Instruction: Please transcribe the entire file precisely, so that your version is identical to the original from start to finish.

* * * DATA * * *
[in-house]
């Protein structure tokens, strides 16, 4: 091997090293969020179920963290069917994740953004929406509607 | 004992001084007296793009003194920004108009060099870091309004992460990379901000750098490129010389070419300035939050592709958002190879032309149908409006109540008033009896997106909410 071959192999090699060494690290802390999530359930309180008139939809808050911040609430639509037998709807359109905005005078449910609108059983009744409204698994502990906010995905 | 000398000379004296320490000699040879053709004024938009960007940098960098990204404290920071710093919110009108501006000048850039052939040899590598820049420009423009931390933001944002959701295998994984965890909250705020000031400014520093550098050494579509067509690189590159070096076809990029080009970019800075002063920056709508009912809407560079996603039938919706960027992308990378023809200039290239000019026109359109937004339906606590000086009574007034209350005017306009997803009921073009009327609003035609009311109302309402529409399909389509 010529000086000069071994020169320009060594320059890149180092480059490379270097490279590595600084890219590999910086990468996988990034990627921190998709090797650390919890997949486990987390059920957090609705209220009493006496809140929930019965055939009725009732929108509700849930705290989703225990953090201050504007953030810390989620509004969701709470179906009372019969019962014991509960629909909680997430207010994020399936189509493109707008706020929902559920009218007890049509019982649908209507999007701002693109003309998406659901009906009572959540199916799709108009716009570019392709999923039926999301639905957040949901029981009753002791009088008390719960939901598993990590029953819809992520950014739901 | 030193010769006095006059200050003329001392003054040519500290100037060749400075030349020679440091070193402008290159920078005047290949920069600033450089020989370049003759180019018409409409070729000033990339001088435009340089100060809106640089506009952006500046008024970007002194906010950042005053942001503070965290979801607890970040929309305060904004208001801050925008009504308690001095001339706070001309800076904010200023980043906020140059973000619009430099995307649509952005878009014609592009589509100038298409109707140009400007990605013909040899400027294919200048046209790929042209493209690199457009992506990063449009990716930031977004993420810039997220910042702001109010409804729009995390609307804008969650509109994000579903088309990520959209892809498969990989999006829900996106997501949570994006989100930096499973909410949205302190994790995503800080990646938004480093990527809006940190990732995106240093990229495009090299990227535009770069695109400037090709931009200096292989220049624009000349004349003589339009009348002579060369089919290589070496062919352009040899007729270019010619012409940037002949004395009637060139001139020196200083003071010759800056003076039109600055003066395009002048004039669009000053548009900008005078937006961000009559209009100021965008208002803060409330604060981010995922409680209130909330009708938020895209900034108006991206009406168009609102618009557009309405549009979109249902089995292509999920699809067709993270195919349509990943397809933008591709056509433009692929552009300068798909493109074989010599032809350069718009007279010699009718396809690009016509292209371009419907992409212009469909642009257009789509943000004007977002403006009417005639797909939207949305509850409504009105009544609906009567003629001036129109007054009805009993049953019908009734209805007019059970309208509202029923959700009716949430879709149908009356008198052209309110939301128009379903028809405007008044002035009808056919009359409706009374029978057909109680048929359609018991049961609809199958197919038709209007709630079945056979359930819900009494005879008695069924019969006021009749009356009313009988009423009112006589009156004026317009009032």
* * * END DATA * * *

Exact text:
[in-house]
């Protein structure tokens, strides 16, 4: 091997090293969020179920963290069917994740953004929406509607 | 004992001084007296793009003194920004108009060099870091309004992460990379901000750098490129010389070419300035939050592709958002190879032309149908409006109540008033009896997106909410 071959192999090699060494690290802390999530359930309180008139939809808050911040609430639509037998709807359109905005005078449910609108059983009744409204698994502990906010995905 | 000398000379004296320490000699040879053709004024938009960007940098960098990204404290920071710093919110009108501006000048850039052939040899590598820049420009423009931390933001944002959701295998994984965890909250705020000031400014520093550098050494579509067509690189590159070096076809990029080009970019800075002063920056709508009912809407560079996603039938919706960027992308990378023809200039290239000019026109359109937004339906606590000086009574007034209350005017306009997803009921073009009327609003035609009311109302309402529409399909389509 010529000086000069071994020169320009060594320059890149180092480059490379270097490279590595600084890219590999910086990468996988990034990627921190998709090797650390919890997949486990987390059920957090609705209220009493006496809140929930019965055939009725009732929108509700849930705290989703225990953090201050504007953030810390989620509004969701709470179906009372019969019962014991509960629909909680997430207010994020399936189509493109707008706020929902559920009218007890049509019982649908209507999007701002693109003309998406659901009906009572959540199916799709108009716009570019392709999923039926999301639905957040949901029981009753002791009088008390719960939901598993990590029953819809992520950014739901 | 030193010769006095006059200050003329001392003054040519500290100037060749400075030349020679440091070193402008290159920078005047290949920069600033450089020989370049003759180019018409409409070729000033990339001088435009340089100060809106640089506009952006500046008024970007002194906010950042005053942001503070965290979801607890970040929309305060904004208001801050925008009504308690001095001339706070001309800076904010200023980043906020140059973000619009430099995307649509952005878009014609592009589509100038298409109707140009400007990605013909040899400027294919200048046209790929042209493209690199457009992506990063449009990716930031977004993420810039997220910042702001109010409804729009995390609307804008969650509109994000579903088309990520959209892809498969990989999006829900996106997501949570994006989100930096499973909410949205302190994790995503800080990646938004480093990527809006940190990732995106240093990229495009090299990227535009770069695109400037090709931009200096292989220049624009000349004349003589339009009348002579060369089919290589070496062919352009040899007729270019010619012409940037002949004395009637060139001139020196200083003071010759800056003076039109600055003066395009002048004039669009000053548009900008005078937006961000009559209009100021965008208002803060409330604060981010995922409680209130909330009708938020895209900034108006991206009406168009609102618009557009309405549009979109249902089995292509999920699809067709993270195919349509990943397809933008591709056509433009692929552009300068798909493109074989010599032809350069718009007279010699009718396809690009016509292209371009419907992409212009469909642009257009789509943000004007977002403006009417005639797909939207949305509850409504009105009544609906009567003629001036129109007054009805009993049953019908009734209805007019059970309208509202029923959700009716949430879709149908009356008198052209309110939301128009379903028809405007008044002035009808056919009359409706009374029978057909109680048929359609018991049961609809199958197919038709209007709630079945056979359930819900009494005879008695069924019969006021009749009356009313009988009423009112006589009156004026317009009032």